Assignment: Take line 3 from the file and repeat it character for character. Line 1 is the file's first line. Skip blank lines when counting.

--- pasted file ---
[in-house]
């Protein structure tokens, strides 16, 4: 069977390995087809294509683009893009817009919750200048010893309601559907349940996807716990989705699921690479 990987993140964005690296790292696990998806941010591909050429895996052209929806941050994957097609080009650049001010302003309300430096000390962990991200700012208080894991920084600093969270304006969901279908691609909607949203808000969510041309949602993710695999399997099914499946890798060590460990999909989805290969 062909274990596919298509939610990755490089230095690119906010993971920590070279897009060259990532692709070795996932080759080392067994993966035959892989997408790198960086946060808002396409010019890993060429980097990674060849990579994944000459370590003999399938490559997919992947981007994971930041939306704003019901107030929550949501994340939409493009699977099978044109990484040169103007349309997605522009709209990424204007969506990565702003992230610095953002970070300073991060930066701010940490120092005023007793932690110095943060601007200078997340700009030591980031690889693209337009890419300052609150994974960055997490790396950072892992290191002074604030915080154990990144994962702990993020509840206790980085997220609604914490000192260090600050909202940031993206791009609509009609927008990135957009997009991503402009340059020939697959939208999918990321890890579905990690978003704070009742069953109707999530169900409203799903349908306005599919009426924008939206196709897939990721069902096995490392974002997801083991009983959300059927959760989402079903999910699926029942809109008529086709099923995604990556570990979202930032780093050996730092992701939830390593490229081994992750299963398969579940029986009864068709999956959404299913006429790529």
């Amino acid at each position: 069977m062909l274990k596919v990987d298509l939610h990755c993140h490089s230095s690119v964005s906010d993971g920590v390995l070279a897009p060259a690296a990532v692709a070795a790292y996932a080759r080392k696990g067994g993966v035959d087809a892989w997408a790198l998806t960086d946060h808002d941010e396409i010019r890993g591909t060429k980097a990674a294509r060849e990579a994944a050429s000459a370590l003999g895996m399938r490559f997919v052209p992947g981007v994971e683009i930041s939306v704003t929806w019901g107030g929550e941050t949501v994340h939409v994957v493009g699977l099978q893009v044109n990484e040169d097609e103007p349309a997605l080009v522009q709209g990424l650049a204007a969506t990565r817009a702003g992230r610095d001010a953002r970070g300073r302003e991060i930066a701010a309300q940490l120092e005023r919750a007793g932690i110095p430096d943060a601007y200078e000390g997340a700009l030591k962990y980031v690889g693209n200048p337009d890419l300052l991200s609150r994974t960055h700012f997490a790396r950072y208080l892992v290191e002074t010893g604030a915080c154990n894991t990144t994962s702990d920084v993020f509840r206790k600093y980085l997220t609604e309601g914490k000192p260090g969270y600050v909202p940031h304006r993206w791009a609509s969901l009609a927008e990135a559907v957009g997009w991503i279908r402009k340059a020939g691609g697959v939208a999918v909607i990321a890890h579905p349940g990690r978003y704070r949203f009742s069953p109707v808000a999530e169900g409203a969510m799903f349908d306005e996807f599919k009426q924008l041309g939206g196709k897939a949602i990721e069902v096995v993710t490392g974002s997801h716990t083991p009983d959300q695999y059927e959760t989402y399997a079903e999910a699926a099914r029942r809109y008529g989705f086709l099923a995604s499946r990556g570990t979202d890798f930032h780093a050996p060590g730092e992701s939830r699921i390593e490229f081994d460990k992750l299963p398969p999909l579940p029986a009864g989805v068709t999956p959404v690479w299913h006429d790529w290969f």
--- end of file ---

């Amino acid at each position: 069977m062909l274990k596919v990987d298509l939610h990755c993140h490089s230095s690119v964005s906010d993971g920590v390995l070279a897009p060259a690296a990532v692709a070795a790292y996932a080759r080392k696990g067994g993966v035959d087809a892989w997408a790198l998806t960086d946060h808002d941010e396409i010019r890993g591909t060429k980097a990674a294509r060849e990579a994944a050429s000459a370590l003999g895996m399938r490559f997919v052209p992947g981007v994971e683009i930041s939306v704003t929806w019901g107030g929550e941050t949501v994340h939409v994957v493009g699977l099978q893009v044109n990484e040169d097609e103007p349309a997605l080009v522009q709209g990424l650049a204007a969506t990565r817009a702003g992230r610095d001010a953002r970070g300073r302003e991060i930066a701010a309300q940490l120092e005023r919750a007793g932690i110095p430096d943060a601007y200078e000390g997340a700009l030591k962990y980031v690889g693209n200048p337009d890419l300052l991200s609150r994974t960055h700012f997490a790396r950072y208080l892992v290191e002074t010893g604030a915080c154990n894991t990144t994962s702990d920084v993020f509840r206790k600093y980085l997220t609604e309601g914490k000192p260090g969270y600050v909202p940031h304006r993206w791009a609509s969901l009609a927008e990135a559907v957009g997009w991503i279908r402009k340059a020939g691609g697959v939208a999918v909607i990321a890890h579905p349940g990690r978003y704070r949203f009742s069953p109707v808000a999530e169900g409203a969510m799903f349908d306005e996807f599919k009426q924008l041309g939206g196709k897939a949602i990721e069902v096995v993710t490392g974002s997801h716990t083991p009983d959300q695999y059927e959760t989402y399997a079903e999910a699926a099914r029942r809109y008529g989705f086709l099923a995604s499946r990556g570990t979202d890798f930032h780093a050996p060590g730092e992701s939830r699921i390593e490229f081994d460990k992750l299963p398969p999909l579940p029986a009864g989805v068709t999956p959404v690479w299913h006429d790529w290969f």